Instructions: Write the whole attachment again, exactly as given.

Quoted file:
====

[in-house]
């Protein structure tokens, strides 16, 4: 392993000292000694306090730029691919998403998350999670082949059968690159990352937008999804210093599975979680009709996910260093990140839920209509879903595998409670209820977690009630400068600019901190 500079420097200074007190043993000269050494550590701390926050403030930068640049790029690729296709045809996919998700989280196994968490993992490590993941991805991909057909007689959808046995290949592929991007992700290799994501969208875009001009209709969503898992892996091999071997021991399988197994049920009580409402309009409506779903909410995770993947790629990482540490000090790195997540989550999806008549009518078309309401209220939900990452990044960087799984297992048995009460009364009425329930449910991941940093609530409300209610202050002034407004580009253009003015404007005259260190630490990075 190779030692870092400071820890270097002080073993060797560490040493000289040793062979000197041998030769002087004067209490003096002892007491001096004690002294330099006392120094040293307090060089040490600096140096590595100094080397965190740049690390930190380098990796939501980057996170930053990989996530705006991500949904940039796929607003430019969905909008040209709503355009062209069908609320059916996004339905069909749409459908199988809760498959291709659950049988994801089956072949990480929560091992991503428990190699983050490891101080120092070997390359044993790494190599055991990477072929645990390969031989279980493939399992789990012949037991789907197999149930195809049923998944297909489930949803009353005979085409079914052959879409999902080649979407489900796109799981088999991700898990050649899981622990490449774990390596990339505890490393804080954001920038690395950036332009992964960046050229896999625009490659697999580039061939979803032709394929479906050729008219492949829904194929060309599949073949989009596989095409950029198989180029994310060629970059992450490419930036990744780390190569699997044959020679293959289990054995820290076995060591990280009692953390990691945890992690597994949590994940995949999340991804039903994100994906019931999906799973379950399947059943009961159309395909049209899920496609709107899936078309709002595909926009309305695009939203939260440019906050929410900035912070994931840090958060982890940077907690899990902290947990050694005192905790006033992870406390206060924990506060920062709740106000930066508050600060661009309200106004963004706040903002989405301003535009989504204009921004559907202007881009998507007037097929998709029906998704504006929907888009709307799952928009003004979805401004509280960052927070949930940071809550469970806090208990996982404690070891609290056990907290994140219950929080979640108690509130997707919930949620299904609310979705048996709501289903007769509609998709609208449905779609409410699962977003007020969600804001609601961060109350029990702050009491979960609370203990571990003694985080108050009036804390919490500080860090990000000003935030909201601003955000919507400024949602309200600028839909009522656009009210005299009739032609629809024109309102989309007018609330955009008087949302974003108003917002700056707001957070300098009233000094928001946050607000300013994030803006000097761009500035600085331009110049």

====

[in-house]
């Protein structure tokens, strides 16, 4: 392993000292000694306090730029691919998403998350999670082949059968690159990352937008999804210093599975979680009709996910260093990140839920209509879903595998409670209820977690009630400068600019901190 500079420097200074007190043993000269050494550590701390926050403030930068640049790029690729296709045809996919998700989280196994968490993992490590993941991805991909057909007689959808046995290949592929991007992700290799994501969208875009001009209709969503898992892996091999071997021991399988197994049920009580409402309009409506779903909410995770993947790629990482540490000090790195997540989550999806008549009518078309309401209220939900990452990044960087799984297992048995009460009364009425329930449910991941940093609530409300209610202050002034407004580009253009003015404007005259260190630490990075 190779030692870092400071820890270097002080073993060797560490040493000289040793062979000197041998030769002087004067209490003096002892007491001096004690002294330099006392120094040293307090060089040490600096140096590595100094080397965190740049690390930190380098990796939501980057996170930053990989996530705006991500949904940039796929607003430019969905909008040209709503355009062209069908609320059916996004339905069909749409459908199988809760498959291709659950049988994801089956072949990480929560091992991503428990190699983050490891101080120092070997390359044993790494190599055991990477072929645990390969031989279980493939399992789990012949037991789907197999149930195809049923998944297909489930949803009353005979085409079914052959879409999902080649979407489900796109799981088999991700898990050649899981622990490449774990390596990339505890490393804080954001920038690395950036332009992964960046050229896999625009490659697999580039061939979803032709394929479906050729008219492949829904194929060309599949073949989009596989095409950029198989180029994310060629970059992450490419930036990744780390190569699997044959020679293959289990054995820290076995060591990280009692953390990691945890992690597994949590994940995949999340991804039903994100994906019931999906799973379950399947059943009961159309395909049209899920496609709107899936078309709002595909926009309305695009939203939260440019906050929410900035912070994931840090958060982890940077907690899990902290947990050694005192905790006033992870406390206060924990506060920062709740106000930066508050600060661009309200106004963004706040903002989405301003535009989504204009921004559907202007881009998507007037097929998709029906998704504006929907888009709307799952928009003004979805401004509280960052927070949930940071809550469970806090208990996982404690070891609290056990907290994140219950929080979640108690509130997707919930949620299904609310979705048996709501289903007769509609998709609208449905779609409410699962977003007020969600804001609601961060109350029990702050009491979960609370203990571990003694985080108050009036804390919490500080860090990000000003935030909201601003955000919507400024949602309200600028839909009522656009009210005299009739032609629809024109309102989309007018609330955009008087949302974003108003917002700056707001957070300098009233000094928001946050607000300013994030803006000097761009500035600085331009110049």